It is not uncommon to hear someone claim that all Film Noirs share the same two or three plots. While this is a massive simplification, there are three very broad stories that have appeared multiple times in important Film Noirs (and a few not so important ones).
- A morally questionable, but highly skilled, detective takes on what appears to be a simple case which turns out to be convoluted and filled with corruption, leading to a basic truth of life. (The Maltese Falcon, Blade Runner)
- A flawed everyman gives in to temptation, destroying himself morally, and eventually, physically. (Double Indemnity, The Postman Always Rings Twice, Body Heat)
- A good, but imperfect man is in the wrong place at the wrong time, framed for a crime and hunted, but unlike in most Film Noir, he ends up winning. (The Big Clock, Dark City)
The best way to understand Film Noir is to watch Film Noir. The Internet Movie Data Base lists 412 titles, but I’ll narrow that down. I’ve listed and reviewed what I consider to be the ten most important Noir films. These aren’t necessarily the best; two of them are certainly sub-par. But these are the films that show where Noir started and how it has developed:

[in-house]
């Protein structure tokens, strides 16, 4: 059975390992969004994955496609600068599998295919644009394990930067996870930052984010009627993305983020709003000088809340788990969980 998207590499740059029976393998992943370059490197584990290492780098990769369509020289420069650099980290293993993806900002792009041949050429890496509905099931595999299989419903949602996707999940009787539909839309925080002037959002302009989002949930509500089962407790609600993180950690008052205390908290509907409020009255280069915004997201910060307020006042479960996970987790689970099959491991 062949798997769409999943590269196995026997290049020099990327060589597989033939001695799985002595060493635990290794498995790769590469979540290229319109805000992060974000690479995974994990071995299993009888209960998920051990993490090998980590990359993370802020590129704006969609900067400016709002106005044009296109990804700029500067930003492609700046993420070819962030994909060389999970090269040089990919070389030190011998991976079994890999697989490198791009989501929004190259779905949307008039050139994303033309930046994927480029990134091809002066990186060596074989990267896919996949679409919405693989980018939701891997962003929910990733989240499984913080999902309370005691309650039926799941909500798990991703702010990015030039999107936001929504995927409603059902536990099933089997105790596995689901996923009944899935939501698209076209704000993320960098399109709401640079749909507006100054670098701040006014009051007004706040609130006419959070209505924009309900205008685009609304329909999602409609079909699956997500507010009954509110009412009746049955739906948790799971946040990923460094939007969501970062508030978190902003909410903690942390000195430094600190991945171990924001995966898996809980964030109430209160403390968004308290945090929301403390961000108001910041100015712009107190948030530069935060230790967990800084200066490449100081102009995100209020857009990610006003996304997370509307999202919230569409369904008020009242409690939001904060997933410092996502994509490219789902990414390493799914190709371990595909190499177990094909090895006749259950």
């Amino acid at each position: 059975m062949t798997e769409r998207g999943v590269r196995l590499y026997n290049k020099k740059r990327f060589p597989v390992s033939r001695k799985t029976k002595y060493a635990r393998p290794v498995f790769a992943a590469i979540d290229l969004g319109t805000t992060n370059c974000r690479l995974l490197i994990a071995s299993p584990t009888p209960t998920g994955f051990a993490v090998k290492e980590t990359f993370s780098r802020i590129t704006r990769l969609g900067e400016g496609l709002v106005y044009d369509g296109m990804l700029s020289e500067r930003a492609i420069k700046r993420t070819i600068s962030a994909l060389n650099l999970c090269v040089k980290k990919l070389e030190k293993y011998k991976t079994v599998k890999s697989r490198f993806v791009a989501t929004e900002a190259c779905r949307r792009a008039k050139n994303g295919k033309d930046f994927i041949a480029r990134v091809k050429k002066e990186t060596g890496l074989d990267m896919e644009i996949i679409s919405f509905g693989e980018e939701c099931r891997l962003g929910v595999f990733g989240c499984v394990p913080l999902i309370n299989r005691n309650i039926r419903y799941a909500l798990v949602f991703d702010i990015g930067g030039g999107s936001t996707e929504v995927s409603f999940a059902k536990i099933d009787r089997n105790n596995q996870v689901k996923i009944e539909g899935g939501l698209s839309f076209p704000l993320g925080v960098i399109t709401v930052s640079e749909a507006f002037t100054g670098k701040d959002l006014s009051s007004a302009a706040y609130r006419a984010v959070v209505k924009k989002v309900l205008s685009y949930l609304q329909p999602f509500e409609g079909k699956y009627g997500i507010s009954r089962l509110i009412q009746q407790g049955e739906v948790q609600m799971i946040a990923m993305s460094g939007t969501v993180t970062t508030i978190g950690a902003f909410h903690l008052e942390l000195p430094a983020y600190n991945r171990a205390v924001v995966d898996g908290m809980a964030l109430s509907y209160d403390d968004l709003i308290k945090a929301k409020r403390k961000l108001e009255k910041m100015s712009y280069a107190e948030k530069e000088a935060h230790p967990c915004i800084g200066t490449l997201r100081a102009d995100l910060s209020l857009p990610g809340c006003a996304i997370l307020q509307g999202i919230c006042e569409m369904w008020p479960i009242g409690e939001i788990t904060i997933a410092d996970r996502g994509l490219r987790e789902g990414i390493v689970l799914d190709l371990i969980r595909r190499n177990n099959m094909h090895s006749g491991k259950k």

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While those are the Ten Film Noirs to see, I can’t help but add a few honorable mentions:
The Thin Man (1934)
A murder, a detective, dim and law-breaking cops, criminals everywhere, memorable dialog, and a story based on a book by Dashiell Hammett—it sure sounds like Film Noir, but it’s not. It’s missing the philosophy. Predating the genre by seven years, The Thin Man is happy Noir. Sure there are criminals everywhere, but criminals are rather nice folks that you want to have over for dinner. William Powell and Myrna Loy play husband and wife team Nick and Nora Charles with a combination of humor and dignity that’s never been rivaled. Five sequels followed, and while the plots were forgettable after the second, the interaction between Powell & Loy made all six films worth catching.
The Postman Always Rings Twice (1946)
Based on a story by Noir author, James M. Cain, The Postman Always Rings Twice is yet another spin on the “femme fatale tempts flawed man into killing her husband” plot, and is far weaker than his other version, Double Indemnity, or the far superior Body Heat. The film is hopelessly mired in ’40s production code morality and over the top sentimentality. Sure our “hero” killed someone in cold blood, but he learned an important lesson so is happy to be punished for his crimes. Hmmmm. The directing is plodding as our main characters talk and talk about their feelings, without ever giving a reason to believe them. There is little grit here, just the implication of the book’s sex and cruelty, here sanitized for your protection. The film is important for its place in film history, and for painting Lana Turner as a sexy seductress, not for its quality. It was re-made in 1981 with Jack Nicholson.